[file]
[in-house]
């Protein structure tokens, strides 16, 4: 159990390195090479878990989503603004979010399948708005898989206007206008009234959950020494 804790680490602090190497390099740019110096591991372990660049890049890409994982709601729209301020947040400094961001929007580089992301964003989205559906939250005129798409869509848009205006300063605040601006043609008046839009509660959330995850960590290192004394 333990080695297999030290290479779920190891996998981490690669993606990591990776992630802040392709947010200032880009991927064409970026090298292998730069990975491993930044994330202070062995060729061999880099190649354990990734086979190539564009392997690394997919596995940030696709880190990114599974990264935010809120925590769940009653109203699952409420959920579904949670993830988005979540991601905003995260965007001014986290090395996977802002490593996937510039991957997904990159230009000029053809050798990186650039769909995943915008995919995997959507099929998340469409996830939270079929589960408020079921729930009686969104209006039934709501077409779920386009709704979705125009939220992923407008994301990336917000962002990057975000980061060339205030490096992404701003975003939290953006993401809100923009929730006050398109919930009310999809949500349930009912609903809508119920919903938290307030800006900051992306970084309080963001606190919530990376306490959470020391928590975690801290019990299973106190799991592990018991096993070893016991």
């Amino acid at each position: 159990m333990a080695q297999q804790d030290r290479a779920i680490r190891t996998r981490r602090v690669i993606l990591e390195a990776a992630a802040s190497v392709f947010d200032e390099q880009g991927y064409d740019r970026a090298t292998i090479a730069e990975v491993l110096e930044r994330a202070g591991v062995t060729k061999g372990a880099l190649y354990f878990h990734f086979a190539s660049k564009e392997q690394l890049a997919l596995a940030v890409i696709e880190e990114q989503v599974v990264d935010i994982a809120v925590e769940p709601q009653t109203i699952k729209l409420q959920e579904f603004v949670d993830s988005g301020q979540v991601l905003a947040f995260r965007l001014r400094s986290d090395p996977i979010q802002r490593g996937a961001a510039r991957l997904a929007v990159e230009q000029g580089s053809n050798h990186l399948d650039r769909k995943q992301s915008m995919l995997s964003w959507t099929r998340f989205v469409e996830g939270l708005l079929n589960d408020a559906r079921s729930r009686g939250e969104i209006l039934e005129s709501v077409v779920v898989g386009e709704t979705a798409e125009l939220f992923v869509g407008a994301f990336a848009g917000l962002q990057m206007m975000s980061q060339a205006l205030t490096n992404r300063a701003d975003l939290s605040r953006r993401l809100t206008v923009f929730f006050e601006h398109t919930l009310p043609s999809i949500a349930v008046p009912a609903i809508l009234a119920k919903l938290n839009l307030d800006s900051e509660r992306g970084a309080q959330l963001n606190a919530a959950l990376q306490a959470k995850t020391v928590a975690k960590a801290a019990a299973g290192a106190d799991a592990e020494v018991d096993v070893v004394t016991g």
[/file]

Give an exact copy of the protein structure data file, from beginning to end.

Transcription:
[in-house]
């Protein structure tokens, strides 16, 4: 159990390195090479878990989503603004979010399948708005898989206007206008009234959950020494 804790680490602090190497390099740019110096591991372990660049890049890409994982709601729209301020947040400094961001929007580089992301964003989205559906939250005129798409869509848009205006300063605040601006043609008046839009509660959330995850960590290192004394 333990080695297999030290290479779920190891996998981490690669993606990591990776992630802040392709947010200032880009991927064409970026090298292998730069990975491993930044994330202070062995060729061999880099190649354990990734086979190539564009392997690394997919596995940030696709880190990114599974990264935010809120925590769940009653109203699952409420959920579904949670993830988005979540991601905003995260965007001014986290090395996977802002490593996937510039991957997904990159230009000029053809050798990186650039769909995943915008995919995997959507099929998340469409996830939270079929589960408020079921729930009686969104209006039934709501077409779920386009709704979705125009939220992923407008994301990336917000962002990057975000980061060339205030490096992404701003975003939290953006993401809100923009929730006050398109919930009310999809949500349930009912609903809508119920919903938290307030800006900051992306970084309080963001606190919530990376306490959470020391928590975690801290019990299973106190799991592990018991096993070893016991």
């Amino acid at each position: 159990m333990a080695q297999q804790d030290r290479a779920i680490r190891t996998r981490r602090v690669i993606l990591e390195a990776a992630a802040s190497v392709f947010d200032e390099q880009g991927y064409d740019r970026a090298t292998i090479a730069e990975v491993l110096e930044r994330a202070g591991v062995t060729k061999g372990a880099l190649y354990f878990h990734f086979a190539s660049k564009e392997q690394l890049a997919l596995a940030v890409i696709e880190e990114q989503v599974v990264d935010i994982a809120v925590e769940p709601q009653t109203i699952k729209l409420q959920e579904f603004v949670d993830s988005g301020q979540v991601l905003a947040f995260r965007l001014r400094s986290d090395p996977i979010q802002r490593g996937a961001a510039r991957l997904a929007v990159e230009q000029g580089s053809n050798h990186l399948d650039r769909k995943q992301s915008m995919l995997s964003w959507t099929r998340f989205v469409e996830g939270l708005l079929n589960d408020a559906r079921s729930r009686g939250e969104i209006l039934e005129s709501v077409v779920v898989g386009e709704t979705a798409e125009l939220f992923v869509g407008a994301f990336a848009g917000l962002q990057m206007m975000s980061q060339a205006l205030t490096n992404r300063a701003d975003l939290s605040r953006r993401l809100t206008v923009f929730f006050e601006h398109t919930l009310p043609s999809i949500a349930v008046p009912a609903i809508l009234a119920k919903l938290n839009l307030d800006s900051e509660r992306g970084a309080q959330l963001n606190a919530a959950l990376q306490a959470k995850t020391v928590a975690k960590a801290a019990a299973g290192a106190d799991a592990e020494v018991d096993v070893v004394t016991g």